Stosh…wow, where do I even begin? Perhaps unbeknownst to even Wright and Zouhali-Worrall, there is nothing that can prepare you for Stosh’s story of living life as a lesbian in Uganda. I find it so ironic that the Ugandan government slanders the “Kuchu’s” for raping and luring in the youth, but they don’t seem to mind raping lesbians like Stosh as a means of straight-conversion. Even the most conservative of viewers will feel like crumbling to pieces after hearing Stosh’s tale of self-discovery in a nation that wants to seal up the “Kuchu” closet forever. Longjones, the last major “Kuchu” figure we meet, is the “Kuchu” queen of the Drag Queens, and flaunts his feminine wiles at night when he is around fellow “Kuchu” brothers and sisters. Longjones is a source of light and endearment for his community. He constantly brings them out of their slum, and gives them a slice of heavenly life to bask in for several evenings of the week. In fact, the “Kuchu” people themselves seem oddly the happiest of any group that is documented in Uganda. Uganda’s people are, for the most part, so obsessed with the “homosexual agenda” that they act like drones who unquestionably serve their homophobic government. Their lives seem to be fulfilled most when they can enact violence toward a “Kuchu” or cause them shame, like the aforementioned Rolling Stone tabloid magazine that sells the most copies when its cover story is titled, “100 Pictures of Uganda’s Top Homos Leak.” This sounds an awful like our own trashy tabloid magazines who obsess over outing celebrities. It seems very conflicting to want to vanquish a community when they provide the largest source of entertainment, bringing in a wave of revenue for all the publication companies to profit from, no? Just like the Jews in Nazi-occupied Germany, the “Kuchus” are the scapegoats for all that is wrong in Ugandan society, and nothing would please the nation more than to eradicate them off of God’s “pure” soil.
Taking in all sides of the argument, Wright and Zouhali-Worrall interview two proponents of the Anti-Homosexuality Bill that failed to pass in 2009. One of them is a young man who cannot stop laughing during the interview when talking about homosexuals. It’s clear he sees them as little more than dangerous clowns to scoff at, but he simply regurgitates the religious doctrine that was brainwashed into his neural system as a child. One almost feels sorry for not just this young man, but all the Ugandans who never fully moved on from the Christian indoctrination set forth by their former Western occupiers. While the West has found itself more liberal nowadays, their bigotry has remained alive in countries that were once former colonies. Naome appropriately calls it one of Uganda’s most tragic ironies.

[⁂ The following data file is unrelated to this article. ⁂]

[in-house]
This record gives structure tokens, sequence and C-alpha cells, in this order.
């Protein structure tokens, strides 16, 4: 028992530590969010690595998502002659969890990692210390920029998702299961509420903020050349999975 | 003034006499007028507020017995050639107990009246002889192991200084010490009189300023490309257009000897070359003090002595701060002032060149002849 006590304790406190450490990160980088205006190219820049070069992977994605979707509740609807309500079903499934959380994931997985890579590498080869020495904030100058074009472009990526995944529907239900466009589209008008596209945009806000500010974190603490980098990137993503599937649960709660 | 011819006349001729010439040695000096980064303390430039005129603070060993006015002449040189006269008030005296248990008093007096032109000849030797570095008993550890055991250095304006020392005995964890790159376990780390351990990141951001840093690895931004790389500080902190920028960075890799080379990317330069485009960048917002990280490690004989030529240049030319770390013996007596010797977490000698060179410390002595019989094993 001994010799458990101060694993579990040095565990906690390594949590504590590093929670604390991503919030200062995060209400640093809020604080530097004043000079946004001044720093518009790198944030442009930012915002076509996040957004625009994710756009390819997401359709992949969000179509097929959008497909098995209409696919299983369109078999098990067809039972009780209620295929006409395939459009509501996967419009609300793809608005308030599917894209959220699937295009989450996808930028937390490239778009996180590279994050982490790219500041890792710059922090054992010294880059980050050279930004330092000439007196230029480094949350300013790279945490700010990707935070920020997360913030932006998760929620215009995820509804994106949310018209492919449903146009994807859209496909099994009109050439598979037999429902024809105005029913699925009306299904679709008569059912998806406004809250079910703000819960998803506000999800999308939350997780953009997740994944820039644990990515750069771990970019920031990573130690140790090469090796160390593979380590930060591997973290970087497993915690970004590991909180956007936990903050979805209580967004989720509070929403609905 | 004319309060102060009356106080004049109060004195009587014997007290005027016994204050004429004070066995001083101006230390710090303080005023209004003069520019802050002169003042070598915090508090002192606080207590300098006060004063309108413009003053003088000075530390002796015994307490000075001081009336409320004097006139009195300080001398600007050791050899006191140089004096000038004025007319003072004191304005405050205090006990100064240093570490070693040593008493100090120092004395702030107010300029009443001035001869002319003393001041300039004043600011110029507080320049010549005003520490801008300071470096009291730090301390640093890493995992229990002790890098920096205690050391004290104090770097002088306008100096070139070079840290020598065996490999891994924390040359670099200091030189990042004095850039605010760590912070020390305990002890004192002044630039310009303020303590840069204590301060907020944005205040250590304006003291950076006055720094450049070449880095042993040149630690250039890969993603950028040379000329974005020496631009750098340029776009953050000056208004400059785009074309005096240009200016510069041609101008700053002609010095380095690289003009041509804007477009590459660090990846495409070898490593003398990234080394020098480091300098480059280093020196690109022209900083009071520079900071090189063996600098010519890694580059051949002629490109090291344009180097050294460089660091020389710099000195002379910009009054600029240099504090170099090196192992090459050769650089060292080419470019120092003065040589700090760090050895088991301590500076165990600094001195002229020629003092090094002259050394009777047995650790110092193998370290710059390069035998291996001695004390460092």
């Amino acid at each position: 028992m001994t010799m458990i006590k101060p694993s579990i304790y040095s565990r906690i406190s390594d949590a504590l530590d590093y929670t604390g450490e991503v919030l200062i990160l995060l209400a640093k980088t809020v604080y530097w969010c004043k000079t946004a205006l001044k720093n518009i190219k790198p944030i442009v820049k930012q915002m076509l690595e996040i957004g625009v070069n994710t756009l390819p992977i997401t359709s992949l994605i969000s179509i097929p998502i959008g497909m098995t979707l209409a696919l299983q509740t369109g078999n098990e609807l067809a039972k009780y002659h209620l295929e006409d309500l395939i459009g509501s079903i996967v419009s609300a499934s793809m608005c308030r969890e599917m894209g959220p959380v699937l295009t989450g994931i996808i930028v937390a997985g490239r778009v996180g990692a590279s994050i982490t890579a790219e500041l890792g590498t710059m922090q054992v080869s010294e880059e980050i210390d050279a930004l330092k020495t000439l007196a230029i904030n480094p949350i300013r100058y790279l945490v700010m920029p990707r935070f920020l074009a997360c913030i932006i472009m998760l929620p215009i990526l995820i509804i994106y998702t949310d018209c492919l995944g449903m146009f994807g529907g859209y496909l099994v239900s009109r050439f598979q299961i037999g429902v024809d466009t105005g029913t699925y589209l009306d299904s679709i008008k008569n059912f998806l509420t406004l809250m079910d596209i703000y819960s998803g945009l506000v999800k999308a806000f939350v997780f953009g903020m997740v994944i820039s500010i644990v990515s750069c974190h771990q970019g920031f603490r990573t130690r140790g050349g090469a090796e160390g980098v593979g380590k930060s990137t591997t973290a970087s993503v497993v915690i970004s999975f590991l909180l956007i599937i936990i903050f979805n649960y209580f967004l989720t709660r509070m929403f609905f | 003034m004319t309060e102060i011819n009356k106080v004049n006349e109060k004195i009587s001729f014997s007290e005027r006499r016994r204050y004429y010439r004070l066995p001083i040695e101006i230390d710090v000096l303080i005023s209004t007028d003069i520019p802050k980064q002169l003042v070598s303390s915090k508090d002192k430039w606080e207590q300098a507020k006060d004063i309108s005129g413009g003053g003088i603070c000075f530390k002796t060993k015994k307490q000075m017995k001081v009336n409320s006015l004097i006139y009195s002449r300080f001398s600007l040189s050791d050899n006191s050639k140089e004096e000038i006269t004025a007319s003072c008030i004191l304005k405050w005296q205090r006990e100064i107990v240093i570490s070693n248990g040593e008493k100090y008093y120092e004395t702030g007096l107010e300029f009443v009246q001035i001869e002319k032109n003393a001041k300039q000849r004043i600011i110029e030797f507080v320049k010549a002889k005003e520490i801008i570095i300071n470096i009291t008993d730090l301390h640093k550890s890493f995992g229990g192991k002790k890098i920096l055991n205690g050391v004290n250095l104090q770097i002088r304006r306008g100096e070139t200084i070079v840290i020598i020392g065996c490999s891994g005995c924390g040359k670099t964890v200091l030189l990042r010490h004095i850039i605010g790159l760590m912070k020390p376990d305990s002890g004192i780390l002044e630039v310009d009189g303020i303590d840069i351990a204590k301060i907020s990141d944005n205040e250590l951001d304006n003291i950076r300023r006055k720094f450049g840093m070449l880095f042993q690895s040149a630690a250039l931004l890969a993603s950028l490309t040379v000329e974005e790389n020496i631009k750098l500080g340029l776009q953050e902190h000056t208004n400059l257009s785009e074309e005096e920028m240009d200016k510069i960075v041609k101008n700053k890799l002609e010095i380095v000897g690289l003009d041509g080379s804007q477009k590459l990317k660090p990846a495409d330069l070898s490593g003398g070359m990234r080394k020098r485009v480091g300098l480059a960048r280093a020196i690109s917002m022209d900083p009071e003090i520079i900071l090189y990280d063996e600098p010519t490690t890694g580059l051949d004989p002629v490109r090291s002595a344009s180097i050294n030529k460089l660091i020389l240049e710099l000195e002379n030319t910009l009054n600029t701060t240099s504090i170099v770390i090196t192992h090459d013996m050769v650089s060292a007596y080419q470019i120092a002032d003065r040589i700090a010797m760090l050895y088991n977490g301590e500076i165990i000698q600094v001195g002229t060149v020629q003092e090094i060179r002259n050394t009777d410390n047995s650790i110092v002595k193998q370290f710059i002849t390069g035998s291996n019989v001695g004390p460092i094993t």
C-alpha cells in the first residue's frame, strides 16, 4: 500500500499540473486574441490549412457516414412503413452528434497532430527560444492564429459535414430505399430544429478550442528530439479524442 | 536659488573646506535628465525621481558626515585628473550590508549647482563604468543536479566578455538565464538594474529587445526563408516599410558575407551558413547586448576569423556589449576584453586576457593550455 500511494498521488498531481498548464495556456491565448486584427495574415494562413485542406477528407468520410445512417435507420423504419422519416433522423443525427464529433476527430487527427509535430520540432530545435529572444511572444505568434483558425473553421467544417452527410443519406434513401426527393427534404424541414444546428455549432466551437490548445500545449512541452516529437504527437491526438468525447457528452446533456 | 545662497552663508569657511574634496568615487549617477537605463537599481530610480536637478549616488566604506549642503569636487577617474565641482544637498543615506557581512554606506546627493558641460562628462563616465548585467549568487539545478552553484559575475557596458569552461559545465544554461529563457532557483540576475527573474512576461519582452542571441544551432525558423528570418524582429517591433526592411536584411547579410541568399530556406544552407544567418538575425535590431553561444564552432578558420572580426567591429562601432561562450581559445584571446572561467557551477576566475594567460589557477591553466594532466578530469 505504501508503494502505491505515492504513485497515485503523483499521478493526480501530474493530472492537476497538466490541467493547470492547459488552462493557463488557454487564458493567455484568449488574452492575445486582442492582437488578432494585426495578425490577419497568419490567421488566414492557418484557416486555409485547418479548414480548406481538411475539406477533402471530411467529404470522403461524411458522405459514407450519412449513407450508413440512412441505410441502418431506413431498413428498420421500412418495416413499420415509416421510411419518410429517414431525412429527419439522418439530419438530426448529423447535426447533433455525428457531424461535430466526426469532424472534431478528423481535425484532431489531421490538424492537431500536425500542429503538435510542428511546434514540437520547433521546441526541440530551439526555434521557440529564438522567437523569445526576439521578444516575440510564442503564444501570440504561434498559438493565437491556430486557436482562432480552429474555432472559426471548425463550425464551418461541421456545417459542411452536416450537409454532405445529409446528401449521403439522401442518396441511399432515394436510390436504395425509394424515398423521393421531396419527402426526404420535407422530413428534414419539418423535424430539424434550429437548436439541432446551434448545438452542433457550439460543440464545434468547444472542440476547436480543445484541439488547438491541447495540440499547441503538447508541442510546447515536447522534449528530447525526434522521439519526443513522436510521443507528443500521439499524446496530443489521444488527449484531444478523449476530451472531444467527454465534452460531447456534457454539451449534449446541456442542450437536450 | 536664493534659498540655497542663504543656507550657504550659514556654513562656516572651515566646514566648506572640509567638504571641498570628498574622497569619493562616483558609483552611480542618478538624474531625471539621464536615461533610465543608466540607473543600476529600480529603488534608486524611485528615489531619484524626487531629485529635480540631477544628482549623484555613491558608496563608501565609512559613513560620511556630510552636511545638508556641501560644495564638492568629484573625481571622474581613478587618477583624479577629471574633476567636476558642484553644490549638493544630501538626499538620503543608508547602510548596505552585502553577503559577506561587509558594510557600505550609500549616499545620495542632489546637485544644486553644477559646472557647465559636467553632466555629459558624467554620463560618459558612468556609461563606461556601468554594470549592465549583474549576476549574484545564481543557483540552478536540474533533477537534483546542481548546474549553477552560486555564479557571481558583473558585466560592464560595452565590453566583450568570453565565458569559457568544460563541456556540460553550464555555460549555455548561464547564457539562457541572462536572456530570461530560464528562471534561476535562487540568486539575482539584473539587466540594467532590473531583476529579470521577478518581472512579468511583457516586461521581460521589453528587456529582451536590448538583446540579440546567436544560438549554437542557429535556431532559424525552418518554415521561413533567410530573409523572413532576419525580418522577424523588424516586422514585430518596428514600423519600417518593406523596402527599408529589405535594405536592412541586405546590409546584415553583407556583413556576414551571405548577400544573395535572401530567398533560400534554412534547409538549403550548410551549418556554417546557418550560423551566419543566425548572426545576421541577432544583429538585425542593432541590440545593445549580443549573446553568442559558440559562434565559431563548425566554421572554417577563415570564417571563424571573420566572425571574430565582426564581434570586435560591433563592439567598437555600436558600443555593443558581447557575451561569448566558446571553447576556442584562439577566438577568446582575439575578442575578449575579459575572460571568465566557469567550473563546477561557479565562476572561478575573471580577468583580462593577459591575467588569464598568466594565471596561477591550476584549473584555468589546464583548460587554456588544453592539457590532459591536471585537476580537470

The second proponent of the Anti-Homosexuality Bill who is interviewed is a reverend who acts as though he’s an endorsed celebrity that just likes to hear himself speak nonsense. He shouts to everyone who will listen about the dangers of homosexuality, their “recruitment” methods, and the need for the Ugandan people to defend themselves at all costs against the “Kuchus.” Wright and Zouhali-Worrall wisely do not interject, ask these two men questions, or give their own unfiltered opinions. They just let these champions of homophobia go on rant after rant, serving as mouthpieces for their quiet Parliament. I find it so fascinating that the Ugandan people are so blinded by their own human indecency that they are willing to do their government’s dirty work even when the government tries to retract its homophobic policies after members of the United Nations threaten to break their ties with Uganda. Through both interviews, Wright and Zouhali-Worrall are able to perfectly illuminate the way the Ugandan government uses its own people as proxies for their own intolerance.
In the end, this documentary pair of filmmakers use Kato’s activism story in Uganda as a stepping-stone to a greater fight that must be fought. Films like Bully and now Call Me Kuchu are meant to highlight a modern world that still reeks of bigotry and intolerance. Some of the words said in this film — “Gay rights are not human rights,” for one — will shock you to your core, but use them as fuel to educate others about the damage we do to ourselves as a human species when we go down this line of thinking. Documentary filmmakers like Wright and Zouhali-Worrall do so much by doing so little. Instead of directing the narrative or playing up the drama with staged situations, the pair of female directors simply listen. Letting the subjects do all the talking and acting without any directorial input is what makes their tragic stories all the more believable and difficult to swallow. A film such as this is precisely so riveting because it keeps things very simple by focusing on the issue at hand and documenting all sides without interjection. Call Me Kuchu is a perfect example of modern cinéma vérité: keeping things strictly unbiased and real by simply observing while the cameras remain rolling. It’s rare nowadays to witness this lost craft of film-making, but the young Katherine Fairfax Wright — who serves as co-director, cinematographer, and editor of this documentary — does it so marvelously without even the slightest hint of self-interest. Call Me Kuchu is perhaps the most important film you’re likely to see all year, and the first documentary of 2012 to capture my four-star rating. Nothing is more satisfying than seeing an important global issue like human intolerance be handled in such an honestly told, realistically unfolded way. If more documentaries were filmed like Call Me Kuchu, the genre could return to its roots of educating and mobilizing viewers instead of simply entertaining them.